(1), that is, d× U
k
= V
i
k
× S when d is the i
th
column
of A starting from the deﬁning SVD equation A =
USV
as follows:
A
= (USV
)
= VSU
hence A
U = VSU
U = VS
hence dU
k
= V
k
S
k
The equivalence of (4) and (2), that is, d×U
k
×S
1
=
V
i
k
when d is the i
th
column of A, follows from the
equivalence of (3) and (1) by post-multiplication by
S
1
Where A is a m×n matrix, the matrix V
k
of its re-
duced SVD is a n× k matrix. For the example shown
in Figure 1, V
k
has exactly as many rows (9) as there
were column vectors representing documents in the
original term-by-document matrix A. Therein lies the
possibility to identify these rows of V
k
as the reduced
representation of the columns of A. The fact that (2) is
equivalent to (4) leads to the naturally accompanying
assumption that (2) d× U
k
× S
1
is the formula
for projecting an arbitrary document vector d.
On the other hand, where A is a m× n matrix, the
matrix U
k
of its reduced SVD is a m× k matrix, so
its columns are of exactly the size for it to be possible
to take dot products with an m dimensional document
vector, as expressed in (1). For the example shown in
Figure 1 the columns of the matrix U
k
of As reduced
SVD are of size 12, the same as that of document vec-
tors. Additionally the columns of U
k
are orthogonal
to each other and of unit length and thus the R
1
for-
mulation is simply the projection onto a new set of
ICPRAM2013-InternationalConferenceonPatternRecognitionApplicationsandMethods
116
orthogonal axes deﬁned by the columns of U
k
.
Ultimately the relationship between the R
1
and
R
2
formulations is a simple one of scaling: R
2
(d) =
R
1
(d) × S
1
. However, since the entries on the diag-
onal of S are not equal, such a scaling changes the es-
sential geometry. In particular, the nearest neighours,
or the set within a certain cosine range of a given vec-
tor d, is not generally preserved under a scaling. For
example, given a scaling which transforms x and y
according to x
=
x
2
, y
=
y
8
, the table below gives the
coordinates of 3 points before and after the scaling:
a (0, 8) a
(0, 1)
b (4, 8) b
(2, 1)
c (4, 0) c
(2, 0)
and before the scaling b has nearest neighbour a,
whilst afterwards b
has nearest neighbour c
, on both
the euclidean distance and cosine measures. Machine
learning methods for adapting distance measures are
often predicated on precisely this fact. In view of this,
the R
1
formulation of LSA, as expressed by (1) and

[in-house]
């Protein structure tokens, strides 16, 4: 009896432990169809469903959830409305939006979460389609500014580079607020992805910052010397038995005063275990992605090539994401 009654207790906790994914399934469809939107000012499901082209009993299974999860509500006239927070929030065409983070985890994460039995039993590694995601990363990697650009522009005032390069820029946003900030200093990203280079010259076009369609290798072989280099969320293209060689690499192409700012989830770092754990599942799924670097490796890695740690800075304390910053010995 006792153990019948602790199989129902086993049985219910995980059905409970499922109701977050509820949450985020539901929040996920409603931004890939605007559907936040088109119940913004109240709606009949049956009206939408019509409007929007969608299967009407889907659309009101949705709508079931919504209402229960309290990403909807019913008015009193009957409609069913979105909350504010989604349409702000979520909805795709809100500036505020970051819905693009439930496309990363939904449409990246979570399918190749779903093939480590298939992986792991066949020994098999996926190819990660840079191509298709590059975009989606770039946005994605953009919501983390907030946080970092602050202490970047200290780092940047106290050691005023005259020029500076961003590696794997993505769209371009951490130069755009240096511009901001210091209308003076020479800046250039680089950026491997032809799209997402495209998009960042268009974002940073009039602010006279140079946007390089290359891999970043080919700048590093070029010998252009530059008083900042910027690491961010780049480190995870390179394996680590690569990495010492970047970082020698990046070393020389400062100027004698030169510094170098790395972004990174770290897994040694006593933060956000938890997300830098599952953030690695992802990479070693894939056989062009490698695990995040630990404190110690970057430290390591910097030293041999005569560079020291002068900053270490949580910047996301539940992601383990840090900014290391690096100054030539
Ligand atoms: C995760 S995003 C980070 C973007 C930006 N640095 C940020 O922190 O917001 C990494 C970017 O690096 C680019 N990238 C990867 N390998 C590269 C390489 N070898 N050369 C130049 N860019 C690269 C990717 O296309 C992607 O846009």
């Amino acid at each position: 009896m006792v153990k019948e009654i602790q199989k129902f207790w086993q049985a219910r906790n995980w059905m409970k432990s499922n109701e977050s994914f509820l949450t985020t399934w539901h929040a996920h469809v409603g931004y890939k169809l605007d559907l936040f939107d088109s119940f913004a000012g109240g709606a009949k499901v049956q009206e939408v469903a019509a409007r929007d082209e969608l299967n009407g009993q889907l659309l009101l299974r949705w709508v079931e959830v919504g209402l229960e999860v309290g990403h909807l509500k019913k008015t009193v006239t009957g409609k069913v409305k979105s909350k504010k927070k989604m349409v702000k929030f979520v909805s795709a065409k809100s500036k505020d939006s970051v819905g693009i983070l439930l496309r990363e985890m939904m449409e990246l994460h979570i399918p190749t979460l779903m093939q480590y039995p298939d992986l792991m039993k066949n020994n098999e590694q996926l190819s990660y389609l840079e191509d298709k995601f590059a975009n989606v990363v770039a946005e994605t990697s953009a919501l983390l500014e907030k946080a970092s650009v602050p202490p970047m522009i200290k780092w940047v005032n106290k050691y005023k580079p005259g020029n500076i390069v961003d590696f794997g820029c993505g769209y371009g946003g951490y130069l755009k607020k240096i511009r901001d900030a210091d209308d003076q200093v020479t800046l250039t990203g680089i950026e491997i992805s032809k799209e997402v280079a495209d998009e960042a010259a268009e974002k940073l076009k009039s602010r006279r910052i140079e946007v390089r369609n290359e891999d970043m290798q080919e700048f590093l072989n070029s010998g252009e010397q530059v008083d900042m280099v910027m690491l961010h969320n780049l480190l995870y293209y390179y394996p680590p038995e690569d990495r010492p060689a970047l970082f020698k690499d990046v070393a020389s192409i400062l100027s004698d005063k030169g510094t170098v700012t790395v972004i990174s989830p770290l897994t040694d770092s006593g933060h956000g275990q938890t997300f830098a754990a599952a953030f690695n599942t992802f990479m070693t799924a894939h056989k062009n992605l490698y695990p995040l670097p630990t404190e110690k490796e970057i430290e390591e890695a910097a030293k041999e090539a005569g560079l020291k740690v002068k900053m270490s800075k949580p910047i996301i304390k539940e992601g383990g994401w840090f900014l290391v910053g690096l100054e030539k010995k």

(3) is genuinely different to the R
2
formulation, as ex-
pressed by (2) and (4) and one should expect R
1
and
R
2
to give diverging outcomes when deployed within
a system. We contend that this has been overlooked.
To this end we will consider the work of a number
of authors, arguing that some are adhering to the R
1
formulation and some to the R
2
formulation.
The R
2
formulation of LSA is one presented in
many, fairly widely cited, publications, for example
(Rosario, 2000; Gong and Liu, 2001; Zelikovitz and
Hirsh, 2001), the relevant parts of which are below
brieﬂy noted.
In the notation of (Rosario, 2000), the reduced
rank SVD of the t × d, term-by-document matrix is
T
t×k
S
k×k
(D
d×k
)
T
, with T and D used in place of U
k
and V
k
. This is described (p3) as providing a repre-
sentation in an alternative space whereby
the matrices T and D represent terms and doc-
uments in this new space
and additionally the repesentation of a query is given
(p4) as q
T
T
t×k
S
1
k×k
. Thus for pre-existing documents
and novel queries, this matches, modulo notational
switches, the R
2
formulations of (4) and (2).
In the notation of (Zelikovitz and Hirsh, 2001), the
SVD of a t × d term-by-document matrix is TSD
T
.
The representation of a query, based on this SVD is
given as
a query is represented in the same new small
space that the document collection is repre-
sented in. This is done by multiplying the
transpose of the term vector of the query with
matrices T and S
1
Again modulo notational switches, this is the R
2
for-
mulation of (2).
In the notation of (Gong and Liu, 2001), the SVD
of an m× n term-by-sentence matrix is UΣV
T
, and the
SVD is described as deﬁning a mapping which (p21)
projects each column vector i in matrix A
...to column vector Φ
i
= [v
i1
v
i2
. . . v
ir
]
T
of
matrix V
T
thus the i-th column of A is represented by the i-th
row of V, which is the R
2
formulation given in (4).
On the other hand, the R
1
formulation of LSA is
also presented in many, fairly widely cited, publica-
tions, for example (Bartell et al., 1992; Papadimitriou
et al., 2000; Kontostathis and Pottenger, 2006), the
relevant parts of which are below brieﬂy noted.
In the notation of (Bartell et al., 1992) the reduced
rank SVD of a term-by-document matrix is U
k
L
k
A
T
k
,
and their deﬁnitions of document and query represen-
tations are (p162)
row i of A
k
L
k
gives the representation of doc-
ument i in k-space. . ..Let the query be en-
coded as a row vector q in R
t
. Then the query
in k-space would be qU
k
These coincide, modulo notational differences, with
the R
1
formulations of (3) and (1).
In the notation of (Papadimitriou et al., 2000) the
reduced rank SVD of a term-by-document matrix is
U
k
D
k
V
T
k
. Then concerning document representation
they have (p220)
The rows of V
k
D
k
above are then used to rep-
resent the documents. In other words, the col-
umn vectors of A (documents) are projected to
the k-dimensional space spanned by the col-
umn vectors of U
k
which coincides, modulo notation, with the R
1
formu-
lations in (3) and (1).
In the notation of (Kontostathis and Pottenger,
2006), the reduced rank SVD of a term-by-document
matrix is T
k
S
k
(D
k
)
T
, with T
k
and D
k